What are we to make of such a sordid tale, one where the joy of laughter turns into the anger of disparagement and near murder? I wonder if this story is in fact a microcosm of the entire story of the choice of Israel and its latent dangers. Again and again, the Israelites, escapees from the slave pits of Egypt, are warned that they must never forget their origins as slaves. Once they forget that, they may too easily become the monstrous pharaonic masters from which YHWH had freed them.
Too easily any one of us may forget our own origins, may assume that we are far grander than we in fact are, and may begin to treat others as slaves and lesser beings. Sarah forgot that she was long a barren woman, and after arranging to have a surrogate child, then having a child of her own, too soon treated the child with contempt and scorn. How easily does our gracious laughter turn to angry arrogance when the shoe is now on our bigoted feet? I've now got mine—sorry about you! How very human all this is! How very human we are, when we leave God out of our calculations and take control of our lives to the exclusion of others and of God. Such an old story, and yet how current it finally is, offering a lesson that we still have yet to learn.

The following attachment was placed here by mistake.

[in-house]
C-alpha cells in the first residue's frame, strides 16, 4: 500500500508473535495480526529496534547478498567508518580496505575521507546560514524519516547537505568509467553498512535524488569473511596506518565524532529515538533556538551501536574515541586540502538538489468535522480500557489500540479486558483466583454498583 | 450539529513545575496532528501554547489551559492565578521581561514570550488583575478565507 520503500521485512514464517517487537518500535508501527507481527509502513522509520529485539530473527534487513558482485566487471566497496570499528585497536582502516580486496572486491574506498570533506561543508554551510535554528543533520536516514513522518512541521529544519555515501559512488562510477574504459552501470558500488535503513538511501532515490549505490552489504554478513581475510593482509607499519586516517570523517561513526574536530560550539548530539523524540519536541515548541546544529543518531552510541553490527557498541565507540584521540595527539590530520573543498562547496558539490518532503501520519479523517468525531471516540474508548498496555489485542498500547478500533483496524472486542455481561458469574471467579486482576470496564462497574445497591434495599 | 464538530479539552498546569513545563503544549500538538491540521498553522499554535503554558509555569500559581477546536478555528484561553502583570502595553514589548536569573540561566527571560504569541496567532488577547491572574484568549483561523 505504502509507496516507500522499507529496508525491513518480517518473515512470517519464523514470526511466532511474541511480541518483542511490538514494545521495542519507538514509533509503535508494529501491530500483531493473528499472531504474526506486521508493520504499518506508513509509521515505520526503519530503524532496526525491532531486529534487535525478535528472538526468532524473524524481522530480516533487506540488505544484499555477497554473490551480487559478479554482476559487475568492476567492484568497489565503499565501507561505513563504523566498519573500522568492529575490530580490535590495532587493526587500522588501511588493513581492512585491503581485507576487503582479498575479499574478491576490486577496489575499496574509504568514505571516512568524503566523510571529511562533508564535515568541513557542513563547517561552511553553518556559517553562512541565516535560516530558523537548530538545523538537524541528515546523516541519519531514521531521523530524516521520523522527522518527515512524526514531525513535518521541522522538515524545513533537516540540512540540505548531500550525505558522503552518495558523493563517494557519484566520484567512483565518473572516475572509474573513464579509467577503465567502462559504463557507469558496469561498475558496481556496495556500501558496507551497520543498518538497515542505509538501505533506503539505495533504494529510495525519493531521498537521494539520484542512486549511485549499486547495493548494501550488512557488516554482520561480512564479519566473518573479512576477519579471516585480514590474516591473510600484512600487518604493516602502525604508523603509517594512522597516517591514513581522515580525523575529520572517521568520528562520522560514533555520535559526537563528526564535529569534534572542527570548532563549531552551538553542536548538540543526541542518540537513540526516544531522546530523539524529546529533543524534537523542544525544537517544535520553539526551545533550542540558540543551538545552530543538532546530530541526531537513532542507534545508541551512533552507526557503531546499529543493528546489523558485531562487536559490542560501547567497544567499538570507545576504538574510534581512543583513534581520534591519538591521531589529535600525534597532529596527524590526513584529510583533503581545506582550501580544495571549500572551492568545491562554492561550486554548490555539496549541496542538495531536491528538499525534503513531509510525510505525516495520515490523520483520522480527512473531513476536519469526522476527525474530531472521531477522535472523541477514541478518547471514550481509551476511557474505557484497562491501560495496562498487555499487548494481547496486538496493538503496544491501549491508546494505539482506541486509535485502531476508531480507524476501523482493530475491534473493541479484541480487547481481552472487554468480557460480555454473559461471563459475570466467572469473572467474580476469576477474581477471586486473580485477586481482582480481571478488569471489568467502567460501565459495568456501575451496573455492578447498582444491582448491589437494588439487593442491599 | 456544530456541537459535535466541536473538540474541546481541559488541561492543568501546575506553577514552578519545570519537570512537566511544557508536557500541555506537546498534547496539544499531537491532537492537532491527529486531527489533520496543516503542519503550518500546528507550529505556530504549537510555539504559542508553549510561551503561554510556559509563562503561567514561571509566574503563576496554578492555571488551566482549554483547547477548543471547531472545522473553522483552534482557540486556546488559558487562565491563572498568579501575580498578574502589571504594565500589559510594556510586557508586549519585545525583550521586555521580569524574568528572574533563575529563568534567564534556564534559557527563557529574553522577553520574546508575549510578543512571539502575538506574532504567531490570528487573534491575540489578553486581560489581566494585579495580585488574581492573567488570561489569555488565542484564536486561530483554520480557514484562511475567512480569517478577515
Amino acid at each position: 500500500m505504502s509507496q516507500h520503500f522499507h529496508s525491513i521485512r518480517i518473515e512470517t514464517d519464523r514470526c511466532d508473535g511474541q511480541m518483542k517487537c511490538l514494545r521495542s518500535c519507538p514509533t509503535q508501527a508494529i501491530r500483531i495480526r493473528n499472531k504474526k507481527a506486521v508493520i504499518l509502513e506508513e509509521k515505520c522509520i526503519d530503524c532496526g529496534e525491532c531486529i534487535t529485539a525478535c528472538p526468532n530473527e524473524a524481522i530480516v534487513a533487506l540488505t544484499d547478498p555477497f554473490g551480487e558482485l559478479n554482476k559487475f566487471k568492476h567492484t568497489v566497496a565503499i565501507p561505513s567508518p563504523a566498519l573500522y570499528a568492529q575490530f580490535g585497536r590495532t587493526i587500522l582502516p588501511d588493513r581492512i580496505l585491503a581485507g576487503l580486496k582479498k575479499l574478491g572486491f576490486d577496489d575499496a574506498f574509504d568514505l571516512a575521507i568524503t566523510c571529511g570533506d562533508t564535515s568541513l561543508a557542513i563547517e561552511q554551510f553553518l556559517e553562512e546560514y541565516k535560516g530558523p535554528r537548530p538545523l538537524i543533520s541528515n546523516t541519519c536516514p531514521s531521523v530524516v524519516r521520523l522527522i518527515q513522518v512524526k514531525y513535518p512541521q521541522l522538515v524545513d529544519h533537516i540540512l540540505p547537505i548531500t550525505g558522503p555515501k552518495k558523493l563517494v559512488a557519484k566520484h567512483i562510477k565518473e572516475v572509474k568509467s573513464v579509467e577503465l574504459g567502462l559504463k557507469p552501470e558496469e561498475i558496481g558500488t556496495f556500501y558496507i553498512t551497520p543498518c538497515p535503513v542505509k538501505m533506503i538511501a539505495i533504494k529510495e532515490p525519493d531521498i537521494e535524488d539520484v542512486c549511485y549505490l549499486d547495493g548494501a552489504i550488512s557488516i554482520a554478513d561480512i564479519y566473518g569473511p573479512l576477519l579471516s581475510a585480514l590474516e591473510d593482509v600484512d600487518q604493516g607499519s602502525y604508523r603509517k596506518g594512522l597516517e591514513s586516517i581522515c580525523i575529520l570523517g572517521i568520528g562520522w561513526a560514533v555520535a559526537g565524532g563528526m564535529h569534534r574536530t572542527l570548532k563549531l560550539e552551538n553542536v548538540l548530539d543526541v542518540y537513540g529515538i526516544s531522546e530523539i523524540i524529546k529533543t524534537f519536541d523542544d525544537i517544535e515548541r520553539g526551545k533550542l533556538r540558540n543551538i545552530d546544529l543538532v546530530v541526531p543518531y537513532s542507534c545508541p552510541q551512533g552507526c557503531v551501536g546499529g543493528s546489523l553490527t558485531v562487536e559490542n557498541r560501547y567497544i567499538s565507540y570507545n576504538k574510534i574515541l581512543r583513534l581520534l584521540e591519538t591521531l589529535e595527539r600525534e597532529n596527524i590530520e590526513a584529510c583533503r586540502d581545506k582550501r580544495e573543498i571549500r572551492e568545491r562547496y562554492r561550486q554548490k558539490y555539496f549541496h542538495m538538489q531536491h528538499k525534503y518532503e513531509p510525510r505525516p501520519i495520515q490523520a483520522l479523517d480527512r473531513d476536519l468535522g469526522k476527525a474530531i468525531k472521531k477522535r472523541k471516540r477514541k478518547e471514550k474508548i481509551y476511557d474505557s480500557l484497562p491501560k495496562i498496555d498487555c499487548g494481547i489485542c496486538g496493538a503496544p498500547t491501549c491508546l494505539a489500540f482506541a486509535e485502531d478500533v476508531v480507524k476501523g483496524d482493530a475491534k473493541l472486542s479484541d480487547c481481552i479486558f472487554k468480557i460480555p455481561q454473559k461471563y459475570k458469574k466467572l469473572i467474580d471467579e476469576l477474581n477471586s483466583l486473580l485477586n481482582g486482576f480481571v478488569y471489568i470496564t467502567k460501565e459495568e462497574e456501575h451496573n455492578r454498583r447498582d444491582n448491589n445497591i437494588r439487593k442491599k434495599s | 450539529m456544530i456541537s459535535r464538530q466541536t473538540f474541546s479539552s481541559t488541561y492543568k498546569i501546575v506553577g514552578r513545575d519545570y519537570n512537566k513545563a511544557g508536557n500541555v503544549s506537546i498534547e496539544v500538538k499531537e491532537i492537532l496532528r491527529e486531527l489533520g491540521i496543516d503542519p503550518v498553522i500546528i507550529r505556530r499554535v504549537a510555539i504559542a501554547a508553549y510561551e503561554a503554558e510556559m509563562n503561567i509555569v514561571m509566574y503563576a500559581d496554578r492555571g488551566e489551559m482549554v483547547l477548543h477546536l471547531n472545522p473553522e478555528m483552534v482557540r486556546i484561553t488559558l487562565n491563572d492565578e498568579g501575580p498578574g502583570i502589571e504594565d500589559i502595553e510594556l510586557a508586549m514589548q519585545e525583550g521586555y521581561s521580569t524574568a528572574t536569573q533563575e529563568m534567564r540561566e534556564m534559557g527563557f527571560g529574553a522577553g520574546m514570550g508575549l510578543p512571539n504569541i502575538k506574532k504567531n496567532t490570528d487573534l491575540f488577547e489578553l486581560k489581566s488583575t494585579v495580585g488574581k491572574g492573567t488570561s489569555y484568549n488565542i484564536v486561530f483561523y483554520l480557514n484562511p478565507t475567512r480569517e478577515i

Author's Note: It is not too late to sign up for the Baltic cruise that departs Copenhagen on September 4 and returns there on September 14, stopping at five great world capitals in between. See eo.travel for full details.